If you are interested as a consumer in food stockpiling, by the way, the New Scientist has published a guide to your best options. Lentils and pulses are the most compact source of nutrition, while frozen vegetables, if you have the space, are ideal. As any foodbank volunteer knows, don’t just buy tins of beans.
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For agricultural co-operatives there are risks and opportunities depending on your focus. Organic growers could be delisted on day one in the EU, without recognition for the UK certifications. Buying groups used to sourcing fertilisers and agrochemicals from overseas could find not just price rises, but challenges of availability as well. Their Boards will be asking how they ensure that their members get first call at a time of volatility.
For producer and marketing co-ops, say of grain or of dairy, there is an opportunity to do deals with UK firms that want to tie in their supply chain in a safe way over time, for example working with retailers to manage their risk. For those in the red meat sector, business is most under threat. Your beef sold to France is not just at risk from customs changes, but from competition from Latin America - selling on the same World Trade Organisation terms.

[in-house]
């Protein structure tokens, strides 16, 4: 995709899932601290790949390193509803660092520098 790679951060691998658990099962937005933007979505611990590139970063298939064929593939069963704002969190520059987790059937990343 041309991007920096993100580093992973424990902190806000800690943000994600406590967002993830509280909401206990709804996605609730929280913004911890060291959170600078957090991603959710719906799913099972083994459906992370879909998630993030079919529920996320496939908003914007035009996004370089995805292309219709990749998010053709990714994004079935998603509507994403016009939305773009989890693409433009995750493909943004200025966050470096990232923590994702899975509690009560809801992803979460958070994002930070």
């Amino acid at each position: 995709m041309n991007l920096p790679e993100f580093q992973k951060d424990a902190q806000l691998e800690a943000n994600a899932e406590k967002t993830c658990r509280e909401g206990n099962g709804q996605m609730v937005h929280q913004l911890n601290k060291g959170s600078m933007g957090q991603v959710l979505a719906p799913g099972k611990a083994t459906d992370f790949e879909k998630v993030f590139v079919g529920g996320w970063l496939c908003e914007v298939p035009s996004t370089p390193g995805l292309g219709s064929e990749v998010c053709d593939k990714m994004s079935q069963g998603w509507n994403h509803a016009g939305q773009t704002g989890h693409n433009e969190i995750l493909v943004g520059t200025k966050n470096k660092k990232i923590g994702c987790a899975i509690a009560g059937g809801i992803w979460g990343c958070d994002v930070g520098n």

The EU, in its own communication on Brexit and the UK last month, drew a helpful distinction relevant for Boards between preparedness and contingency:
- What can we do as a business to prepare for the changes ahead?
For example, being ready in terms of marketing to communicate why products or prices may be changing, or prepared to help with payment terms or special offers to customers who face their own lean period.
- What can we do as a business to make contingencies for the changes ahead?